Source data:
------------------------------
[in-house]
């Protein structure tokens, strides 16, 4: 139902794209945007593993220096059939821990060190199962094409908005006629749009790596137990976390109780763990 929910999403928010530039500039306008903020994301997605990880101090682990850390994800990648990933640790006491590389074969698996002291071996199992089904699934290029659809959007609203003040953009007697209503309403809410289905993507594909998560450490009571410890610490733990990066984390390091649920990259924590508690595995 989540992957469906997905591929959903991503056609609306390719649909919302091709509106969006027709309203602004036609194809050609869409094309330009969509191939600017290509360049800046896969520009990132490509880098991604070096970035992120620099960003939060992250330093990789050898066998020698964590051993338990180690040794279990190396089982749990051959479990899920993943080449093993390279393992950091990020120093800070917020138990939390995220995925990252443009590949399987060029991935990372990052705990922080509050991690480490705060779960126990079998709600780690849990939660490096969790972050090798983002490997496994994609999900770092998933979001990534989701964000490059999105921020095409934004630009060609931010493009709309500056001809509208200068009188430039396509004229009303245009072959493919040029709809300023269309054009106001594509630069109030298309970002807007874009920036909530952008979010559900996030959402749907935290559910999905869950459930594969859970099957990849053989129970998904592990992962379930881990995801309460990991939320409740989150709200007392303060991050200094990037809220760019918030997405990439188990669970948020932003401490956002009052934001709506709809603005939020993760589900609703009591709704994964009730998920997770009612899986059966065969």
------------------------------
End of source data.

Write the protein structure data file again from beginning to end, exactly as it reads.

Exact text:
[in-house]
């Protein structure tokens, strides 16, 4: 139902794209945007593993220096059939821990060190199962094409908005006629749009790596137990976390109780763990 929910999403928010530039500039306008903020994301997605990880101090682990850390994800990648990933640790006491590389074969698996002291071996199992089904699934290029659809959007609203003040953009007697209503309403809410289905993507594909998560450490009571410890610490733990990066984390390091649920990259924590508690595995 989540992957469906997905591929959903991503056609609306390719649909919302091709509106969006027709309203602004036609194809050609869409094309330009969509191939600017290509360049800046896969520009990132490509880098991604070096970035992120620099960003939060992250330093990789050898066998020698964590051993338990180690040794279990190396089982749990051959479990899920993943080449093993390279393992950091990020120093800070917020138990939390995220995925990252443009590949399987060029991935990372990052705990922080509050991690480490705060779960126990079998709600780690849990939660490096969790972050090798983002490997496994994609999900770092998933979001990534989701964000490059999105921020095409934004630009060609931010493009709309500056001809509208200068009188430039396509004229009303245009072959493919040029709809300023269309054009106001594509630069109030298309970002807007874009920036909530952008979010559900996030959402749907935290559910999905869950459930594969859970099957990849053989129970998904592990992962379930881990995801309460990991939320409740989150709200007392303060991050200094990037809220760019918030997405990439188990669970948020932003401490956002009052934001709506709809603005939020993760589900609703009591709704994964009730998920997770009612899986059966065969």